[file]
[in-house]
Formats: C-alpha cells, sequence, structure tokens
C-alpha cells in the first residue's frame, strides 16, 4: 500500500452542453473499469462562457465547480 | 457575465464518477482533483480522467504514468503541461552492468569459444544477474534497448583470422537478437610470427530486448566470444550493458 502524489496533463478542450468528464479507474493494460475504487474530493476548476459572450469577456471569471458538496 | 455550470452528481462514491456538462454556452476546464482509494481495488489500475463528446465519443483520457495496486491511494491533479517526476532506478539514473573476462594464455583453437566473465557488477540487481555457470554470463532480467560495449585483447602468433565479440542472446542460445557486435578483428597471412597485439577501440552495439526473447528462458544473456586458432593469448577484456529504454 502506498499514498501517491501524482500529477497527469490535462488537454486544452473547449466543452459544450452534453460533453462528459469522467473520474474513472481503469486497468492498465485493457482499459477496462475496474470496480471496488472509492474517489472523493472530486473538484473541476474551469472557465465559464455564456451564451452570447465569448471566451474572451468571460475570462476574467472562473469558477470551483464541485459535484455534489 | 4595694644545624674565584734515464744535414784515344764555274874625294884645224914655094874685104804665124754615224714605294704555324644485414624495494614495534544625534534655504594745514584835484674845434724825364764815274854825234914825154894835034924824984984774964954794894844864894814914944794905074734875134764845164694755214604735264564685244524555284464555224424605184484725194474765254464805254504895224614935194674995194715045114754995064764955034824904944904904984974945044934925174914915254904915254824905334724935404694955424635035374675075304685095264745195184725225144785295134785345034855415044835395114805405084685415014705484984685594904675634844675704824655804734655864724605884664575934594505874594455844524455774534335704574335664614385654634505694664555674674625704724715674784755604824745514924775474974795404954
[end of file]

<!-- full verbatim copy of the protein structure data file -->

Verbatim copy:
[in-house]
Formats: C-alpha cells, sequence, structure tokens
C-alpha cells in the first residue's frame, strides 16, 4: 500500500452542453473499469462562457465547480 | 457575465464518477482533483480522467504514468503541461552492468569459444544477474534497448583470422537478437610470427530486448566470444550493458 502524489496533463478542450468528464479507474493494460475504487474530493476548476459572450469577456471569471458538496 | 455550470452528481462514491456538462454556452476546464482509494481495488489500475463528446465519443483520457495496486491511494491533479517526476532506478539514473573476462594464455583453437566473465557488477540487481555457470554470463532480467560495449585483447602468433565479440542472446542460445557486435578483428597471412597485439577501440552495439526473447528462458544473456586458432593469448577484456529504454 502506498499514498501517491501524482500529477497527469490535462488537454486544452473547449466543452459544450452534453460533453462528459469522467473520474474513472481503469486497468492498465485493457482499459477496462475496474470496480471496488472509492474517489472523493472530486473538484473541476474551469472557465465559464455564456451564451452570447465569448471566451474572451468571460475570462476574467472562473469558477470551483464541485459535484455534489 | 4595694644545624674565584734515464744535414784515344764555274874625294884645224914655094874685104804665124754615224714605294704555324644485414624495494614495534544625534534655504594745514584835484674845434724825364764815274854825234914825154894835034924824984984774964954794894844864894814914944794905074734875134764845164694755214604735264564685244524555284464555224424605184484725194474765254464805254504895224614935194674995194715045114754995064764955034824904944904904984974945044934925174914915254904915254824905334724935404694955424635035374675075304685095264745195184725225144785295134785345034855415044835395114805405084685415014705484984685594904675634844675704824655804734655864724605884664575934594505874594455844524455774534335704574335664614385654634505694664555674674625704724715674784755604824745514924775474974795404954